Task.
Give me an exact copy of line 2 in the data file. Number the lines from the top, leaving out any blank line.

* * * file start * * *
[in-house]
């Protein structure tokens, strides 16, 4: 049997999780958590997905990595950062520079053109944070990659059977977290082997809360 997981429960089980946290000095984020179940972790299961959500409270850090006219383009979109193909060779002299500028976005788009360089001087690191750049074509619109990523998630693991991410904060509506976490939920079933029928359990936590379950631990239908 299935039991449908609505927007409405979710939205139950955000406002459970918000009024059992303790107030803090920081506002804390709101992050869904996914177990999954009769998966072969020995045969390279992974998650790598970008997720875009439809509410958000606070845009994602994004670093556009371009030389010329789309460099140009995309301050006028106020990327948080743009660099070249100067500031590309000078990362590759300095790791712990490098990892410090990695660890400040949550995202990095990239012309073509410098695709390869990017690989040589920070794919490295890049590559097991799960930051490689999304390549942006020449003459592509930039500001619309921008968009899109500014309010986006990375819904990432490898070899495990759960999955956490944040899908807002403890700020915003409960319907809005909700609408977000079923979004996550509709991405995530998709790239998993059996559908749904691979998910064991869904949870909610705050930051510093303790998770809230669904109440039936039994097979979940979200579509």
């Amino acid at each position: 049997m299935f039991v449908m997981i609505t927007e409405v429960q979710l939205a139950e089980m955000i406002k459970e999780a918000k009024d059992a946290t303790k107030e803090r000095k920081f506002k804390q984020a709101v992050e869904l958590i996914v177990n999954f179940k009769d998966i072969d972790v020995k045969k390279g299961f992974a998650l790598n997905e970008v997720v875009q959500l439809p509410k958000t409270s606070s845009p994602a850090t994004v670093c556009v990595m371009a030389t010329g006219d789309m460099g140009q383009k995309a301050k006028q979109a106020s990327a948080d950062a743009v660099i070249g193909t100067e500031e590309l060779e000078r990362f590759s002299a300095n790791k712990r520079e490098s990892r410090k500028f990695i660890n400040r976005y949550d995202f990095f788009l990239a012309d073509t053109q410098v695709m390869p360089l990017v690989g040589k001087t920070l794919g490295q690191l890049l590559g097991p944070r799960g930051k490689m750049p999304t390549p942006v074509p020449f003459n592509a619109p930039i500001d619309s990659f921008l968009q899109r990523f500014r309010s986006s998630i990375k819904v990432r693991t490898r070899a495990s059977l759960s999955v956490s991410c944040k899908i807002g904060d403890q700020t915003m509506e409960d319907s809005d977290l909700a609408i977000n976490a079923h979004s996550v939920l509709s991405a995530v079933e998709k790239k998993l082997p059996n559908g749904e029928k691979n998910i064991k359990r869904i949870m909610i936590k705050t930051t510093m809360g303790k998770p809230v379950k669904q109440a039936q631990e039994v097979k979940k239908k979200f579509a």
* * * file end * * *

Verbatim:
């Protein structure tokens, strides 16, 4: 049997999780958590997905990595950062520079053109944070990659059977977290082997809360 997981429960089980946290000095984020179940972790299961959500409270850090006219383009979109193909060779002299500028976005788009360089001087690191750049074509619109990523998630693991991410904060509506976490939920079933029928359990936590379950631990239908 299935039991449908609505927007409405979710939205139950955000406002459970918000009024059992303790107030803090920081506002804390709101992050869904996914177990999954009769998966072969020995045969390279992974998650790598970008997720875009439809509410958000606070845009994602994004670093556009371009030389010329789309460099140009995309301050006028106020990327948080743009660099070249100067500031590309000078990362590759300095790791712990490098990892410090990695660890400040949550995202990095990239012309073509410098695709390869990017690989040589920070794919490295890049590559097991799960930051490689999304390549942006020449003459592509930039500001619309921008968009899109500014309010986006990375819904990432490898070899495990759960999955956490944040899908807002403890700020915003409960319907809005909700609408977000079923979004996550509709991405995530998709790239998993059996559908749904691979998910064991869904949870909610705050930051510093303790998770809230669904109440039936039994097979979940979200579509």